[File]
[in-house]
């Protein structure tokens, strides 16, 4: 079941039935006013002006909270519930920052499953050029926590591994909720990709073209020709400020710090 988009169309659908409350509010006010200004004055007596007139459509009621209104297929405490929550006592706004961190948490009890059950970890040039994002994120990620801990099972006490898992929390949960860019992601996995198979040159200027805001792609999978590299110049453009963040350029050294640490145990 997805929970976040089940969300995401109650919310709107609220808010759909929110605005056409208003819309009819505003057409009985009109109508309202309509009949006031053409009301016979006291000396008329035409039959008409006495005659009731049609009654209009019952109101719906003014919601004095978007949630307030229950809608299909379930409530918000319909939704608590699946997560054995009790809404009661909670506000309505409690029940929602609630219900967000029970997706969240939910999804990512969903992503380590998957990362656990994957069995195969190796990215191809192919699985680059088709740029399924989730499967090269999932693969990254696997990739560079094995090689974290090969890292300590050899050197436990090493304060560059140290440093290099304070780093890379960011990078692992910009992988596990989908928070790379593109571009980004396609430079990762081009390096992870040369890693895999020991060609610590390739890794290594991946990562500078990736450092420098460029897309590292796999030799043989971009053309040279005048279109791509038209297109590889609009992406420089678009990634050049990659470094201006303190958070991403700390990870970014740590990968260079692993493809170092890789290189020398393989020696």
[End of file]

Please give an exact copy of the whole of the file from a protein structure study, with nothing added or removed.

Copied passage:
[in-house]
């Protein structure tokens, strides 16, 4: 079941039935006013002006909270519930920052499953050029926590591994909720990709073209020709400020710090 988009169309659908409350509010006010200004004055007596007139459509009621209104297929405490929550006592706004961190948490009890059950970890040039994002994120990620801990099972006490898992929390949960860019992601996995198979040159200027805001792609999978590299110049453009963040350029050294640490145990 997805929970976040089940969300995401109650919310709107609220808010759909929110605005056409208003819309009819505003057409009985009109109508309202309509009949006031053409009301016979006291000396008329035409039959008409006495005659009731049609009654209009019952109101719906003014919601004095978007949630307030229950809608299909379930409530918000319909939704608590699946997560054995009790809404009661909670506000309505409690029940929602609630219900967000029970997706969240939910999804990512969903992503380590998957990362656990994957069995195969190796990215191809192919699985680059088709740029399924989730499967090269999932693969990254696997990739560079094995090689974290090969890292300590050899050197436990090493304060560059140290440093290099304070780093890379960011990078692992910009992988596990989908928070790379593109571009980004396609430079990762081009390096992870040369890693895999020991060609610590390739890794290594991946990562500078990736450092420098460029897309590292796999030799043989971009053309040279005048279109791509038209297109590889609009992406420089678009990634050049990659470094201006303190958070991403700390990870970014740590990968260079692993493809170092890789290189020398393989020696």